Star Wars has been crippled on the big-screen in recent years by fandom in-fighting and a zig-zagging sequel trilogy that struggled to stay cohesive. You seemingly can’t move on the internet without someone offering up an opinion on Star Wars: The Last Jedi or Rise of Skywalker. Before that, the prequels received a tepid response, though that has eased somewhat.
Now, for the first time in decades, fans are united. The Mandalorian is the first Star Wars property since the original trilogy to be universally beloved by everyone. Whether you prefer the prequels, sequels, wider spin-offs, or are even a newcomer, The Mandalorian is a broad church for all fans. It has become the series to watch, and it offers a perfect blueprint for all future Star Wars-related material to follow thanks to showrunner Jon Favreau’s ability to pay reverence to the franchise’s past without being beholden to it.
Take, for instance, Ahsoka Tano’s introductory episode – perhaps the best example of that desire to appeal to all. Rosario Dawson’s portrayal of Anakin’s former Padawan not only pays forward years spent watching The Clone Wars and Star Wars: Rebels, it also invites others to try out the non-mainline Star Wars entries. And, if you don’t fancy diving into the animated series, there’s just enough information in the episode that you still have a grasp of the situation, or at least are now looking forward to Ahsoka’s inevitable fight with Admiral Thrawn.
The episode also does much more than simply bring the expanded universe crashing into The Mandalorian. The Dave Filoni-directed Chapter 13 is a mini-movie, drawing from the Samurai influences held so dear by George Lucas, and includes, by my count, references to prequels, video games, animated series, and even teases Jedi past and future. Most of all, it propels The Mandalorian season 2 forward as its own narrative – while presenting genuinely revelatory information about The Child.
Make no mistake, Baby Yoda – now officially called Grogu – is key to the show’s success. The mystery of the youngling’s origins will engage many, but it cannot be overlooked just how well The Child entices younger fans. Grogu as a whole is representative of Mando’s ‘come one, come all’ ethos.
There’s a reason why we all stuck with Star Wars growing up. Maybe it was the lightsaber battles, or the podracing, or even the trade negotiations (you never know). For a new generation, Grogu offers Jar Jar-come-latelys a chance to join the Star Wars fandom, be it through the memes plastered over social media or his cutesy look. Star Wars should never be about gatekeeping; The Mandalorian understands that best with using Grogu as an entry point for everyone.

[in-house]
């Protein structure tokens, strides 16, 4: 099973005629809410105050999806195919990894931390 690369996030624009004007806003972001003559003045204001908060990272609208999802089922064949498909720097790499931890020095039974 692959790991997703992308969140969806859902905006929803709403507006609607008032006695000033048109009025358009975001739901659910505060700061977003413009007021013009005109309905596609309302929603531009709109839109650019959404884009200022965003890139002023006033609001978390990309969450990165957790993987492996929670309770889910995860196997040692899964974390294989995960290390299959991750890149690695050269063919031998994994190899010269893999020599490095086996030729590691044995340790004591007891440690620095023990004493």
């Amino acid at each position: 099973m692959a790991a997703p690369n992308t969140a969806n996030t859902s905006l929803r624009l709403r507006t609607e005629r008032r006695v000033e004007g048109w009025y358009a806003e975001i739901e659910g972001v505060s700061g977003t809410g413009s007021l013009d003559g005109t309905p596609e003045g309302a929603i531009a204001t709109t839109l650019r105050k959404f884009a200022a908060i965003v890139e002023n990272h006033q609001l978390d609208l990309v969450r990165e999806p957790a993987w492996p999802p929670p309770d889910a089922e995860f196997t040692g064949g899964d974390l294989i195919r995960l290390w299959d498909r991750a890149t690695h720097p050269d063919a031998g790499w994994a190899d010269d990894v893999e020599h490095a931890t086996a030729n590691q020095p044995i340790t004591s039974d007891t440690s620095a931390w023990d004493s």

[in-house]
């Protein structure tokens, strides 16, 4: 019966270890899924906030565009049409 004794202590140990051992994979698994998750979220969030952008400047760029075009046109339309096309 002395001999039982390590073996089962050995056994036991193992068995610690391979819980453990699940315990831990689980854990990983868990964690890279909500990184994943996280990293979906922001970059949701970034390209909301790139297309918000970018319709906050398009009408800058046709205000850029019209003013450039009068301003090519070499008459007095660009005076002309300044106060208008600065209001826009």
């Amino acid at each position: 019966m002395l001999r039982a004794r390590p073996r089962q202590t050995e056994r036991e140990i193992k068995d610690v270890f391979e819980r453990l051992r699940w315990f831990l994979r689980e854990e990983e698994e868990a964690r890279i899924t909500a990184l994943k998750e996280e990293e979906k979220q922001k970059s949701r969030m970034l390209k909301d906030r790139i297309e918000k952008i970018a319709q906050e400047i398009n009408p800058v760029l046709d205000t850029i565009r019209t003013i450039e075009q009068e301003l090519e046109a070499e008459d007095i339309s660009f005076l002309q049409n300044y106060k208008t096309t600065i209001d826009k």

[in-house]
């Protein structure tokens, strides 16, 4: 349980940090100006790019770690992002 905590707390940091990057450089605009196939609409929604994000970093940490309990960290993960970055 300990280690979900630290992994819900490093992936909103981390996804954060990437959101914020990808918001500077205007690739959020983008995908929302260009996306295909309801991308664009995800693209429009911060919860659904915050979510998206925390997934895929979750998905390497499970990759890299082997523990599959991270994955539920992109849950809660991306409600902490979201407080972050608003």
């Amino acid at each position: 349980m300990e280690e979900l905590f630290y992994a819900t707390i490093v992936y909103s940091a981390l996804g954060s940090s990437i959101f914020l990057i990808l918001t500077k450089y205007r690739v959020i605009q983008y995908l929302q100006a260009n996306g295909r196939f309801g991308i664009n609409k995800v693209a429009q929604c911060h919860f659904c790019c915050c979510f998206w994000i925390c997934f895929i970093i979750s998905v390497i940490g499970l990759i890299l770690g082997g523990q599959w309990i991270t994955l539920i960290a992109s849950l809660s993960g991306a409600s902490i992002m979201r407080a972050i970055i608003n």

It’s the medium, though, that has mainly provided opportunities that the films could never take advantage of. Star Wars has never had such a broad canvas to paint on. So much so that what some may decry as filler episodes only works to make the franchise richer. Unexplored planets and uncharted territory become fair game for Din Djarin on his quest with The Child where, before, they would simply be rushed through or brushed past. It may be distracting in places, yet it is an ultimately useful exercise in world-building. Not since A New Hope has there been a better jumping on point for Star Wars – but it goes deeper, wider, and further than they ever could have dreamed of with two hours back in 1977.
So, whether or not you’re interested in the Obi-Wan and Cassian Andor spin-offs coming to Disney Plus, you can take solace in the fact that – if treated with the same love and care as Mando – each show will only expand our understanding of this universe and its motley crew of characters.
Marvel, too, can be confident that its baby steps into television will yield similar results with WandaVision this January. Giving a franchise more time, more often, and letting fans join in the conversation every week means Star Wars is in far ruder health than it was after the divisive Episode 9 – and could similarly re-energise the MCU after its 18-month enforced break.
Overall, it’s the positivity among Star Wars fans and critics alike that that stands out as the biggest takeaway. If The Mandalorian’s only legacy is to give a clean slate to a franchise that so desperately needed to hit the reset button, all while keeping fans sweet, it would be enough. But Mando is so much more than that.
It’s a pathway for new fans to become interested in all things Star Wars – the good and bad – and has rewarded those who watched from the sidelines while The Clone Wars seemingly became an afterthought. Most of all, Mando reminds us of why we all fell in love with Star Wars in the first place: a charming, awe-inspiring, pulse-pounding slice of sci-fi that lets our imagination run wild with the possibilities of what’s lurking just around the corner.
For now, at least, we can put our differences to one side. Whether you’re passionate over the prequels or side with the sequels, The Mandalorian forgets all the tub-thumping to bring us together again. We needed this in 2020 and it’s been so heartening to see the community come together to swap theories and build up hype week after week. Let’s hope it’s a pattern that will continue for years to come.